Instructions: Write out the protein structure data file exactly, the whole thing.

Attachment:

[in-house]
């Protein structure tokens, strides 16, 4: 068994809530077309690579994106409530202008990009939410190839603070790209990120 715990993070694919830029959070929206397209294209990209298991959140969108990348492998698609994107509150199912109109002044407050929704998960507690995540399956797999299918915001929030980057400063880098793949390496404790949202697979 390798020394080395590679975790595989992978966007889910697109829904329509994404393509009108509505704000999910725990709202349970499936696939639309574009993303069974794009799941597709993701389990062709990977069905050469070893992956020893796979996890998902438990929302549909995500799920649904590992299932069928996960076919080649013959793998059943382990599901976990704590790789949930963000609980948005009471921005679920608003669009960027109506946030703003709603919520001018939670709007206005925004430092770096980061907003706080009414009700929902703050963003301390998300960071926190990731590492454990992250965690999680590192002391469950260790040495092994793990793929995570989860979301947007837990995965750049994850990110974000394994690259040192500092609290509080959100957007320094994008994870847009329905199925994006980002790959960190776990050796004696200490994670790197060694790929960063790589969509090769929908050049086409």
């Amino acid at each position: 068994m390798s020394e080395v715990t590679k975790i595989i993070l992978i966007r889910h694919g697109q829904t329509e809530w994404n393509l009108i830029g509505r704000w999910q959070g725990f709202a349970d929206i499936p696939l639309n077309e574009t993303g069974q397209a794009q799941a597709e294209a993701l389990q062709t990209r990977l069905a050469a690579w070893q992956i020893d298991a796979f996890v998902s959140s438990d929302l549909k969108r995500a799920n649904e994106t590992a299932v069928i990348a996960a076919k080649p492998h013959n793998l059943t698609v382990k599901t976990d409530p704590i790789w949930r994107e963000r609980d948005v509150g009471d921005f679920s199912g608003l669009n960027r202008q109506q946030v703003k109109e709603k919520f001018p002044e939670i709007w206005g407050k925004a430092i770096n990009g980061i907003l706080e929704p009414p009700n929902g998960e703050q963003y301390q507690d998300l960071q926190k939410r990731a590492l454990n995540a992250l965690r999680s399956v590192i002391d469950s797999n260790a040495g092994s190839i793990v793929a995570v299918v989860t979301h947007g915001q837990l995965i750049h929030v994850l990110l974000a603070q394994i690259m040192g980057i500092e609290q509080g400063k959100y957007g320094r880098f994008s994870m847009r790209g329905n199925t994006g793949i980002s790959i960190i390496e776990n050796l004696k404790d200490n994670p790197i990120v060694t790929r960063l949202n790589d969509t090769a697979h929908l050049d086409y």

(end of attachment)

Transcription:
[in-house]
């Protein structure tokens, strides 16, 4: 068994809530077309690579994106409530202008990009939410190839603070790209990120 715990993070694919830029959070929206397209294209990209298991959140969108990348492998698609994107509150199912109109002044407050929704998960507690995540399956797999299918915001929030980057400063880098793949390496404790949202697979 390798020394080395590679975790595989992978966007889910697109829904329509994404393509009108509505704000999910725990709202349970499936696939639309574009993303069974794009799941597709993701389990062709990977069905050469070893992956020893796979996890998902438990929302549909995500799920649904590992299932069928996960076919080649013959793998059943382990599901976990704590790789949930963000609980948005009471921005679920608003669009960027109506946030703003709603919520001018939670709007206005925004430092770096980061907003706080009414009700929902703050963003301390998300960071926190990731590492454990992250965690999680590192002391469950260790040495092994793990793929995570989860979301947007837990995965750049994850990110974000394994690259040192500092609290509080959100957007320094994008994870847009329905199925994006980002790959960190776990050796004696200490994670790197060694790929960063790589969509090769929908050049086409």
């Amino acid at each position: 068994m390798s020394e080395v715990t590679k975790i595989i993070l992978i966007r889910h694919g697109q829904t329509e809530w994404n393509l009108i830029g509505r704000w999910q959070g725990f709202a349970d929206i499936p696939l639309n077309e574009t993303g069974q397209a794009q799941a597709e294209a993701l389990q062709t990209r990977l069905a050469a690579w070893q992956i020893d298991a796979f996890v998902s959140s438990d929302l549909k969108r995500a799920n649904e994106t590992a299932v069928i990348a996960a076919k080649p492998h013959n793998l059943t698609v382990k599901t976990d409530p704590i790789w949930r994107e963000r609980d948005v509150g009471d921005f679920s199912g608003l669009n960027r202008q109506q946030v703003k109109e709603k919520f001018p002044e939670i709007w206005g407050k925004a430092i770096n990009g980061i907003l706080e929704p009414p009700n929902g998960e703050q963003y301390q507690d998300l960071q926190k939410r990731a590492l454990n995540a992250l965690r999680s399956v590192i002391d469950s797999n260790a040495g092994s190839i793990v793929a995570v299918v989860t979301h947007g915001q837990l995965i750049h929030v994850l990110l974000a603070q394994i690259m040192g980057i500092e609290q509080g400063k959100y957007g320094r880098f994008s994870m847009r790209g329905n199925t994006g793949i980002s790959i960190i390496e776990n050796l004696k404790d200490n994670p790197i990120v060694t790929r960063l949202n790589d969509t090769a697979h929908l050049d086409y």